The Rage for Rice Beer

Written By David S. Shields

Originally Published in the Rice Paper Newsletter, Fall 2014


On July 1, 1893, the Dispensary Law went into effect in South Carolina — the creation of agrarian governor Ben Tillman, who agitated the prohibitionist sentiments of upstate South Carolina Baptists and Methodists into the support of a scheme in which the state became the sole purveyor of alcoholic beverages. Grocers, bars, hotels, and wholesale manufacturers were in an instant legislated out of business. Tillman had opted for the Dispensary rather than outright prohibition because of the river of revenue it brought into the state’s hands. It also served as a pretext for enlisting an army of constables and spies to harass those who opposed his anti-cosmopolitan, anti-Charleston world view.

The Evans Dispensary Bill defined an alcoholic beverage as any liquid with over 2.5 percent alcohol. The Palmetto Brewing Company of Charleston, a self styled ‘soft drink’ company that had begun manufacturing a rice brew acceptable in prohibitionist Southern locales in 1888, began manufacturing oceans of “Rice Beer” — a light beer with an alcohol content under the legal ceiling. 

It was a creation of political circumstance. “Up to this date our people have been innocent of the taste of rice beer, but now they are to learn what it is how it tastes.” (Charleston News & Courier, Oct. 12, 1893) 

Cases of rice beer were distributed to the hotels and restaurants throughout South Carolina. Charleston, Columbia, and Darlington embraced it particularly. Governor Tillman immediately saw the rice beer boom as a challenge to his monopoly. He pointedly refused to have the alcoholic content of the beer tested and arrested persons who dispensed the beverage, using his constables as attestors against the brew, declaring that it gave them the same buzz as lager beer.

In the face of the arrests the Palmetto Brewing Company went on a publicity offensive. Issues of the Charleston News & Courier, The State, and other anti-Tillman papers ran the following attestation: “We have noticed in the newspapers much comment on Rice Beer, especially so in the last few days, where much stress is laid on the percentage of alcohol it contains. It appears that there are certain persons in this State who are making much capital out of these reports. We desire by this notice to inform our patrons that we are the sole manufacturers and patentees of Rice Beer, that our Rice Beer comes within the law, that it does not contain sufficient alcohol to produce intoxication, consequently it is a non-intoxicant. The percentage of alcohol is also within the line laid down by the State board of control, newspaper reports notwithstanding.” (News & Courier October 11, 1893, p. 5). The notice then suggests that Tillman’s agents salted the samples purporting to be rice beer.

Repeatedly those arrested for rice beer when brought before the courts were exonerated, and Tillman’s agents subjected to ridicule by judges and opposing attorneys. The farcical character of the prosecutions reached a climax at the State Fair on November 9, 1893, when Tillman and a phalanx of his agents attempted to arrest a fair merchant, W. B.Meetze who was doing an immense rice beer business on the grounds. When Meetze declared that he preferred death to be arrested like a cutthroat without a warrant, a large sympathetic crowd coalesced, and the danger of spontaneous riot caused a stand down and later charges of resisting arrest.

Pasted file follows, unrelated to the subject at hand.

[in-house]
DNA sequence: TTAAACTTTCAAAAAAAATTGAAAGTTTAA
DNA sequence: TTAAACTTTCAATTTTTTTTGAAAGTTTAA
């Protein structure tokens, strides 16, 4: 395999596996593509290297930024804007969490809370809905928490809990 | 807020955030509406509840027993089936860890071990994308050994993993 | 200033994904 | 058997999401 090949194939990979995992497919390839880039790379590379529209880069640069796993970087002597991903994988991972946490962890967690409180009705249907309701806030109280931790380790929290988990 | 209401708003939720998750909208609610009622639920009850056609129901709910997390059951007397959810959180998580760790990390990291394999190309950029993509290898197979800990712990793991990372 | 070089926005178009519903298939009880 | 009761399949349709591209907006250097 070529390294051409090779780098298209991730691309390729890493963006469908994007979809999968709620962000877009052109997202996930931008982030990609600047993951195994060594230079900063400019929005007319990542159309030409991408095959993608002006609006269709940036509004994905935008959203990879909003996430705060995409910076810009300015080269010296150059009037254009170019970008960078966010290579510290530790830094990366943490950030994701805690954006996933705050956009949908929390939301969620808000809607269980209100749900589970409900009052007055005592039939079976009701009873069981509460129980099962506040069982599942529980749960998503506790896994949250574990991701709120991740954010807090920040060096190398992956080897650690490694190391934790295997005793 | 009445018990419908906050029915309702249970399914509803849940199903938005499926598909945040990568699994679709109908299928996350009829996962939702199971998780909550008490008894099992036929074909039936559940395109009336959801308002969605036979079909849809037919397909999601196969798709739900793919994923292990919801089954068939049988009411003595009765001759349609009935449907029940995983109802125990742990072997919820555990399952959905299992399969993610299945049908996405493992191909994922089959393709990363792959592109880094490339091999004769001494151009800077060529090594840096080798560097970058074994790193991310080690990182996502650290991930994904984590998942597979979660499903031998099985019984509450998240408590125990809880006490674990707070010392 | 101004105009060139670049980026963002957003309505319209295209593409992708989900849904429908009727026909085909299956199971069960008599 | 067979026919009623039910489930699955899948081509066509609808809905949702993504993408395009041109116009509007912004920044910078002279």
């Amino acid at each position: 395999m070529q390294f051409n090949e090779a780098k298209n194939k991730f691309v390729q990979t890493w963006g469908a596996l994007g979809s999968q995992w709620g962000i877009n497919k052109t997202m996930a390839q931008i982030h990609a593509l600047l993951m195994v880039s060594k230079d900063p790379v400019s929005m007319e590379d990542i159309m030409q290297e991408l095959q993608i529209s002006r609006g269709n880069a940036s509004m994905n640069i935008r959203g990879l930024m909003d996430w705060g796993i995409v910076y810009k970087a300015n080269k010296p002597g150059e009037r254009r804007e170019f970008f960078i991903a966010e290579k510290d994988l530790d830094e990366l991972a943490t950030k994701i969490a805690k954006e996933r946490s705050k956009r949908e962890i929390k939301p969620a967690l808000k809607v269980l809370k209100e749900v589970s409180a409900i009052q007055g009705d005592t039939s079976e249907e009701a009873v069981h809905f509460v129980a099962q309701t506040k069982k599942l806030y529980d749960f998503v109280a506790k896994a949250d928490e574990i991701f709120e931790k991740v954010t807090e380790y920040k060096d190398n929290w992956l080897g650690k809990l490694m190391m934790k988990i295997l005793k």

The ridicule that descended on Tillman’s enforcement apparatus in the wake of the Meeke confrontation made him realize that the ambiguity of the law would lead to an unending stream of cases in which the State could not win conviction. He had to change the law. This was done in December of 1893. The remodeled Dispensary Act gave Palmetto Brewery 30 days to dispose of stock. A state-controlled lager beer brewery was constructed next to the Palmetto facility with an invitation for anyone to come through its doors to secure beer. (News & Courier, January 20, 1894, p. 8). In April of 1894 the arrest of Charlestonian Vincent Chicco and the confiscation of his stock of rice beer and bar paraphernalia created a martyr for the anti-Dispensary forces. In the wake of the Chicco case, the resistance to the law in the city became endemic. Arrests would never result in convictions. A netherworld of illegal saloons numbering at least 150 establishments sprang up. In this world rice beer gave way to harder stuff. By spring of 1894 the brief rice beer boom was over.

So how did rice beer taste? The problem with answering this question is that the most ample testimony on the subject of rice beer consumption derives from Tillman’s spies given in court depositions. Their purpose was to claim that rice beer was as intoxicating as lager beer, and that no discernible difference in effect existed between the two. (See “Trial Justice Court,” Charleston News & Courier September 23, 1893.) The other descriptions derive from Cramer & Kersten of the Palmetto Brewery. This company conceived of rice beer as one of the beverages to be dispensed in the burgeoning world of soda fountains — a.k.a. as a “soft drink.” Hence it described rice beer as ginger ale and ginger beer manufacturers touted their wares, or Coca-Cola did its product as a “delicious and healthy beverage.”

“It fills a long-felt want for a stimulant and appetizer that is not intoxicating; pleasant to the taste, contains nourishment and specially of weak and delicate constitutions. It has the taste of lager beer of the finest flavor: besides to add to its purity and medicinal qualities is specially made of our celebrated world-renowned original Artesian well water.” (Charleston News & Courier, May 4, 1888, p. 2).